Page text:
EDITORIAL THURSDAY 17.06.10.
Yesterday I suggested that the growing disconnect between Kevin Rudd and the Australian public was perhaps reflected by a similar disconnect between the Prime Minister and his own colleagues. In recent weeks it has increasingly appeared as if the Prime Minister and a substantial chunk of his own government have been at cross purposes. When senior Ministers have attempted to promote a more conciliatory approach to the mining industry, the Prime Minister has maintained his bluster about not backing down. Yesterday I mentioned Wayne Swan, Craig Emmerson, Martin Ferguson, and Simon Crean all, to one extent or another, having spoken in favour of a meaningful process of consultation, while the rhetoric of the Prime Minister himself seems to be firmly opposed to giving any ground whatsoever.
Today, it has been reported that the Trade Minister Simon Crean, a senior Cabinet Minister and a former leader of the party, has in effect asked his own bureaucrats to keep him informed of government policy because the Prime Minister has displayed a tendency to keep him in the dark. Last month, he addressed a gathering of executive officers of the Department of Foreign Affairs and Trade, and urged them to establish closer connections with their colleagues in other departments so that he could be kept better informed. It was reported that this request had been prompted by the embarrassment of learning of important policy decisions from the media rather than from his own Cabinet colleagues. “Little surprises”, such as the decision to put the emissions trading scheme onto the back burner, or the response to the Henry Review of taxation. It has been reported that Simon Crean has asked for no more such “little surprises”.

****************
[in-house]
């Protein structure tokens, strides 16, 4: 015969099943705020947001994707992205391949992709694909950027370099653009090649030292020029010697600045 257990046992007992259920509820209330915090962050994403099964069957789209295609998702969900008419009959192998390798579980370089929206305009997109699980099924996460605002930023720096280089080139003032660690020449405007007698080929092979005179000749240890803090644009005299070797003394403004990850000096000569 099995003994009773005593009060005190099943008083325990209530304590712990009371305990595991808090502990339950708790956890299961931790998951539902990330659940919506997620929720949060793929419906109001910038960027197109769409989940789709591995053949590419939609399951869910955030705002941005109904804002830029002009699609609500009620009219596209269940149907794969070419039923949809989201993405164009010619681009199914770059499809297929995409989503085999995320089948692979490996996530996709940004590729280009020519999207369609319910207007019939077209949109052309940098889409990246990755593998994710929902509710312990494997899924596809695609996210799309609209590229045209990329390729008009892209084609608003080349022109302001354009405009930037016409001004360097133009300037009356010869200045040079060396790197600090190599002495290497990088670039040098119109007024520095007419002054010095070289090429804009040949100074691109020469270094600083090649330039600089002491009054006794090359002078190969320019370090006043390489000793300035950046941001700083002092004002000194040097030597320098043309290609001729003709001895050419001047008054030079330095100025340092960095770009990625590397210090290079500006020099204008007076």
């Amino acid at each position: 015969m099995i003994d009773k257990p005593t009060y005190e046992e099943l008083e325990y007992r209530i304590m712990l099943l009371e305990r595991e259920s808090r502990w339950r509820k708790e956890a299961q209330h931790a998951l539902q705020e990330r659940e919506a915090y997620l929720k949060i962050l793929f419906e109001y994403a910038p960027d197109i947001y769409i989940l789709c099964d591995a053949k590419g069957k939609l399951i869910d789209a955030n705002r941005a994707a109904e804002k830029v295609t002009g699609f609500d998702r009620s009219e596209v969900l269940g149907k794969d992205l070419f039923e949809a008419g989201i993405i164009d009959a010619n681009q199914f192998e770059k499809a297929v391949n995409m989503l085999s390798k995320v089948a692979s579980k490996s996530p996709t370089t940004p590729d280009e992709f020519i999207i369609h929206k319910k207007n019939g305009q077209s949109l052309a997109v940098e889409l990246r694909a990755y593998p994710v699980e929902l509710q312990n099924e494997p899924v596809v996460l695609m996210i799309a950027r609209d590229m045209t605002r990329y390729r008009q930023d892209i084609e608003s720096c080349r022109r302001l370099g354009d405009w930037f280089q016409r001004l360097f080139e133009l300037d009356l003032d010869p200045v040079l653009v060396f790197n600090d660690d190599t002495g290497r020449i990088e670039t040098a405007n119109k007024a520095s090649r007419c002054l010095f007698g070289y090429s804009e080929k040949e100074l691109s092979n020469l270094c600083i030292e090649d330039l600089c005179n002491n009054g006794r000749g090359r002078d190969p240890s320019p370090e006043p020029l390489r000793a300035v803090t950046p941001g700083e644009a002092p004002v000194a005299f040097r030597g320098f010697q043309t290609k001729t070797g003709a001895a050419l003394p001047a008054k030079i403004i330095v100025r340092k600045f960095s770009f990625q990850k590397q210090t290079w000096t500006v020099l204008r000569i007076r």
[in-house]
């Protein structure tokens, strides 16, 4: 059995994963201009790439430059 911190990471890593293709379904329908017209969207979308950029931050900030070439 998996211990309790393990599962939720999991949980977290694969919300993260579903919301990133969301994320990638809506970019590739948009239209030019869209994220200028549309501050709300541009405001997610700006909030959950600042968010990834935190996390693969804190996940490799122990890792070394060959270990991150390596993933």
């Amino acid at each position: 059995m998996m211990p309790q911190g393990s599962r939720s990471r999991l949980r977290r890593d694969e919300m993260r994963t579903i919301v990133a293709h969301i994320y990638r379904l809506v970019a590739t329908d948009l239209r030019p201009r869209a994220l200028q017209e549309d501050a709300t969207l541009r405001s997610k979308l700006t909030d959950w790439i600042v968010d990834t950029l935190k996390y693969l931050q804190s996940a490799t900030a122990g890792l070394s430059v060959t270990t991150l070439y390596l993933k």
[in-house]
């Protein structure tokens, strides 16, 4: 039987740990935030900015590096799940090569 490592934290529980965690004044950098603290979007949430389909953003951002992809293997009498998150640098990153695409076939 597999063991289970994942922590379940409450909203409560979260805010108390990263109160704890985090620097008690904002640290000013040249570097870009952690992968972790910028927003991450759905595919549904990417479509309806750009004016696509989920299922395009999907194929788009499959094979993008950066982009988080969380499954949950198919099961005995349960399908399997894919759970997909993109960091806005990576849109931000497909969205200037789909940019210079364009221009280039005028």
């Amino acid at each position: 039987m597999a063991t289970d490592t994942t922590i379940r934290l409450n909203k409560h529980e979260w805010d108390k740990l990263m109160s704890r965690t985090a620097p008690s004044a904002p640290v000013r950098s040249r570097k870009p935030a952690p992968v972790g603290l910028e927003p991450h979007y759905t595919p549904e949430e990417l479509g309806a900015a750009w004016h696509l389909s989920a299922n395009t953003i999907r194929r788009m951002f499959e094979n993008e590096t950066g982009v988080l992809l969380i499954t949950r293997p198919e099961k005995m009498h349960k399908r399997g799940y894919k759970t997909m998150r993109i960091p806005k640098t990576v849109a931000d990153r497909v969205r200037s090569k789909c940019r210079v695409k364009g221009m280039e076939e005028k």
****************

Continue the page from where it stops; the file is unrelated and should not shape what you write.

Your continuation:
Amidst ongoing speculation about Kevin Rudd’s leadership, admittedly much of it driven by the media more than anything else, such an admission of the lack of communication and consultation between the Prime Minister and his Cabinet Ministers is hardly reassuring. And let’s face it, some of those Cabinet Ministers have a lot more experience in government than Mr. Rudd does, so at the very least it is unwise to ignore the benefit of their collective wisdom, not to mention just plain rude. The fact is that Simon Crean’s experience, his level headed approach to policy, and his well proven negotiating ability probably make him better qualified to be Prime Minister than anyone else in his party. Keeping him out of the loop can only result in the sort of policy screw ups that have destroyed the Prime Minister’s once unassailable popularity.
Mr. Rudd has long had the reputation for micro-managing, to the point of being considered a control freak. Such things are tolerated in politics as long as they are successful, but the downside is that when everything starts to crumble, as it is now, there is really only one person to blame. As Mr. Rudd was once so fond of saying, the buck stops with him.